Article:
Issue #2 of Boom! Studios?¢‚Ç¨‚Ñ¢ Muppet Show Comic Book will be released tomorrow, Wednesday, April 29th. The publisher has already sold out the first printing and announced a second, so you might want to make sure you get to the comic book store on Wednesday if you want to grab a copy. The Muppets are the new superstars of comics! They should definitely fight Wolverine as soon as possible.
The first issue of the series got rave reviews all over the internet, and was loved by both diehard Muppet geeks and casual fans who couldn?¢‚Ç¨‚Ñ¢t even tell you which one is Statler and which one is Lew Zealand. So the expectations are pretty high for the second outing, which is written and drawn once again by Roger Langridge.
As always, I abhor spoilers, so I don?¢‚Ç¨‚Ñ¢t want to give too much away, but I will say that Issue #2 follows the same format as its predecessor ?¢‚Ç¨‚Äú It?¢‚Ç¨‚Ñ¢s an episode of The Muppet Show in comic book form, with a combination of onstage acts and backstage story. Where last month?¢‚Ç¨‚Ñ¢s story focused on Kermit, this one is all about Fozzie.
The book kicks off with a fun Statler and Waldorf exchange?¢‚Ç¨¬¶
?¢‚Ç¨¬¶as well as a Very Brief Cameo from a post-Muppet Show character. But I never did quite figure out why the Electric Mayhem are dressed as beatniks. Then we get into the story, which involves Fozzie coming face-to-face with failure. That?¢‚Ç¨‚Ñ¢s nothing new for Fozzie, but boy, he sure would love it if he could get the approval of the Muppet Theater?¢‚Ç¨‚Ñ¢s audience.
Among the highlights of the issue are a musical number that seems just like some old, obscure British song they might have done on the TV show, a ?¢‚Ç¨?ìsketch?¢‚Ç¨¬ù that would be right at home alongside some of The Muppet Show?¢‚Ç¨‚Ñ¢s weirdest bits (and which makes very interesting use of the comic book page layout in a way that could never be reproduced on television), and some familiar segments like ?¢‚Ç¨?ìVeterinarian?¢‚Ç¨‚Ñ¢s Hospital,?¢‚Ç¨¬ù which leads to my favorite panel in the whole issue:
So I guess the big question is: Is The Muppet Show Comic Book #2 as good as #1? The answer, I would say, is: Aaaaalmost. It was so exciting to see the first issue hit the bullseye so spectacularly, but it?¢‚Ç¨‚Ñ¢s inevitable that the follow-up doesn?¢‚Ç¨‚Ñ¢t seem quite so novel.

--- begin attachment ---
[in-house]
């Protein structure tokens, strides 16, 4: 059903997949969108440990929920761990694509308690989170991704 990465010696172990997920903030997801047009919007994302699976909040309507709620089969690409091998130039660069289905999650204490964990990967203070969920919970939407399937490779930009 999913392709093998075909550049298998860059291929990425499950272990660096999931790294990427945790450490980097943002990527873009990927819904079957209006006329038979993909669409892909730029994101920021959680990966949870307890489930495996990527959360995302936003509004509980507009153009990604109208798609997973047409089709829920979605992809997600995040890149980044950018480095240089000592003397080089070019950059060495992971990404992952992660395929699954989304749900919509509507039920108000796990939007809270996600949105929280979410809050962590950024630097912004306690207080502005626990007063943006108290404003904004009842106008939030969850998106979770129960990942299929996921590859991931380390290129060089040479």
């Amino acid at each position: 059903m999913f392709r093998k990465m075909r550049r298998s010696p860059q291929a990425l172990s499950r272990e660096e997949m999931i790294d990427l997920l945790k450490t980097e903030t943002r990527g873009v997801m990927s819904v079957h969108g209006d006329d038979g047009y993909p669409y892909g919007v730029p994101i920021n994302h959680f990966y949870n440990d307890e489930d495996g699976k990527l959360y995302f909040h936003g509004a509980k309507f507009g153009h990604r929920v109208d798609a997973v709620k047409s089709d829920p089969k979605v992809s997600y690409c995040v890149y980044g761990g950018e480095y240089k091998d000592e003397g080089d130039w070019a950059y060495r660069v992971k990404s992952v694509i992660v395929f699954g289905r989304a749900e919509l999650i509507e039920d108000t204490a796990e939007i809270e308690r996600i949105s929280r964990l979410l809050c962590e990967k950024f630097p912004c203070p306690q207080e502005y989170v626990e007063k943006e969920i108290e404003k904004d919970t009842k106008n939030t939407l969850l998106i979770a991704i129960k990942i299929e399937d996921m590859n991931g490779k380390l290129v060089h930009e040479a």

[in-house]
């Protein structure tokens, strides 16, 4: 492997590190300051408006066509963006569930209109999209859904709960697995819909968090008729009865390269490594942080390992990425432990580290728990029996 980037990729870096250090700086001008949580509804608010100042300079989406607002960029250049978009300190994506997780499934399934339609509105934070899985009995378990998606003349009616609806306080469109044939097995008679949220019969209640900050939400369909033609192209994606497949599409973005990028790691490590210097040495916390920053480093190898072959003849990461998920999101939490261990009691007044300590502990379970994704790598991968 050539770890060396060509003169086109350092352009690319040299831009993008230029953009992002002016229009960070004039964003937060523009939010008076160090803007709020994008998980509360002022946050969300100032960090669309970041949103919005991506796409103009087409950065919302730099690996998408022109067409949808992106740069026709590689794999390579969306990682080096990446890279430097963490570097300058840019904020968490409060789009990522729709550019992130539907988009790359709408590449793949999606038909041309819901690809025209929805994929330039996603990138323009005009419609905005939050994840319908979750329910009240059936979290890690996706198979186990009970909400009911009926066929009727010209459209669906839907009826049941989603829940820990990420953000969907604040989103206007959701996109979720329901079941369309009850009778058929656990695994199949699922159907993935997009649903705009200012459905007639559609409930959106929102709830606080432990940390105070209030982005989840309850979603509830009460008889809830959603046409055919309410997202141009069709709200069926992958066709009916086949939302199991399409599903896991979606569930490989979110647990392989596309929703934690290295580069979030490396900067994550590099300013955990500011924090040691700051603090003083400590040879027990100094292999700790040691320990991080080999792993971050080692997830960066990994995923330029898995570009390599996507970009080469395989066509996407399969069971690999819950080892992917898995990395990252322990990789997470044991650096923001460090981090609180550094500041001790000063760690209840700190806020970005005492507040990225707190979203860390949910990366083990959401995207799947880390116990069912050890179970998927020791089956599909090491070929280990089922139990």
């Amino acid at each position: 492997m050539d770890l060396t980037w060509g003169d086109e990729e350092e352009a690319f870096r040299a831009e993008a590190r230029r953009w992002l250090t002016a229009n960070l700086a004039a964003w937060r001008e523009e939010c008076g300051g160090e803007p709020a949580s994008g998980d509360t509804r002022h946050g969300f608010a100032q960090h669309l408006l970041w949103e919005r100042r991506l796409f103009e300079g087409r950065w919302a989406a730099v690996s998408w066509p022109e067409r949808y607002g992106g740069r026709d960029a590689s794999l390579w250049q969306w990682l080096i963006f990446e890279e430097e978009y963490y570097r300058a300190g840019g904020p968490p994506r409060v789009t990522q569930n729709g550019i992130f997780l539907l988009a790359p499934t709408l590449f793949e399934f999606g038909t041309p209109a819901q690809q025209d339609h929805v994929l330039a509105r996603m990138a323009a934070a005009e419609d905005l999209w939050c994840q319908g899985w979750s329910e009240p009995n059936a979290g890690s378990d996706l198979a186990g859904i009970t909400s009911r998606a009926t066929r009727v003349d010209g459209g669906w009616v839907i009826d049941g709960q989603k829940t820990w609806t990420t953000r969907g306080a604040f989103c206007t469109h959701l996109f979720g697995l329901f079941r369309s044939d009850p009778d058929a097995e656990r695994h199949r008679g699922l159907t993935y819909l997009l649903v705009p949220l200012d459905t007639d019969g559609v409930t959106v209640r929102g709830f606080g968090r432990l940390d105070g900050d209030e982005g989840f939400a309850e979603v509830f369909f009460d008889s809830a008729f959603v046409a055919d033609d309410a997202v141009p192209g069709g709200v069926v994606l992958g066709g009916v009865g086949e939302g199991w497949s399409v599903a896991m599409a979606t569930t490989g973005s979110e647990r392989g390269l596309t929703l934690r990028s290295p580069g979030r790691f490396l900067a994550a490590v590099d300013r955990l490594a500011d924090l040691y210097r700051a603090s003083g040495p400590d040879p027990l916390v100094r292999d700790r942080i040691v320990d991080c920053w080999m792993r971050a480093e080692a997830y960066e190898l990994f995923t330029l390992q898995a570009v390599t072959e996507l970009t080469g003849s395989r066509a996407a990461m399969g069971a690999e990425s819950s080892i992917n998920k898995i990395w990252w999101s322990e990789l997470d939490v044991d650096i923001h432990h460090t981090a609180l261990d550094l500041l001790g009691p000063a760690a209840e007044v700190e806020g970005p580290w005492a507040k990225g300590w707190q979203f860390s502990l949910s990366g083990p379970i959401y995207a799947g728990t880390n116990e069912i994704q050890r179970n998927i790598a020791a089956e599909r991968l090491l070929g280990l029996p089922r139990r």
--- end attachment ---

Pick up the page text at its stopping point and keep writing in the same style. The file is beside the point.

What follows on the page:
Also, this time around there were a few jokes I didn?¢‚Ç¨‚Ñ¢t understand (specifically one involving Statler), although that may be my own dumbitude rather than flawed writing. There were a few moments in reading the dialogue where I found myself thinking, Waaait a minute! Would [name of Muppet character] really say that? That kind of thing is less noticeable in print, I think, but it’s still important to nail down the voice of the characters. Also, when the resolution of the backstage plot arrives, it seems a bit rushed and just isn’t as satisfying as last issue’s.
I suppose those are pretty minor complaints. It?¢‚Ç¨‚Ñ¢s still great to spend time with the Muppets and watch them struggle to put on a show, and Roger Langridge has given us another good ink-on-paper episode. Again I have to wonder if I would like this stuff as much if it were the script for a live-action Muppet Show redux, and again I have to think I wouldn’t, really. But it sure is a nifty comic book.
So far Langridge has done a commendable job with Kermit and Fozzie stories, and I?¢‚Ç¨‚Ñ¢m curious to see what he comes up with for next month?¢‚Ç¨‚Ñ¢s Gonzo-focused issue, and even moreso for the following month’s Piggy-centric issue. Miss Piggy has proven to be the most difficult character for recent Muppet writers to get right, so I?¢‚Ç¨‚Ñ¢ll be crossing my fingers and hoping Langridge?¢‚Ç¨‚Ñ¢s Piggy can carry her own backstage plot. But no matter what, it?¢‚Ç¨‚Ñ¢s just nice to have a new Muppet production that most (or all?) of the fans can agree on.
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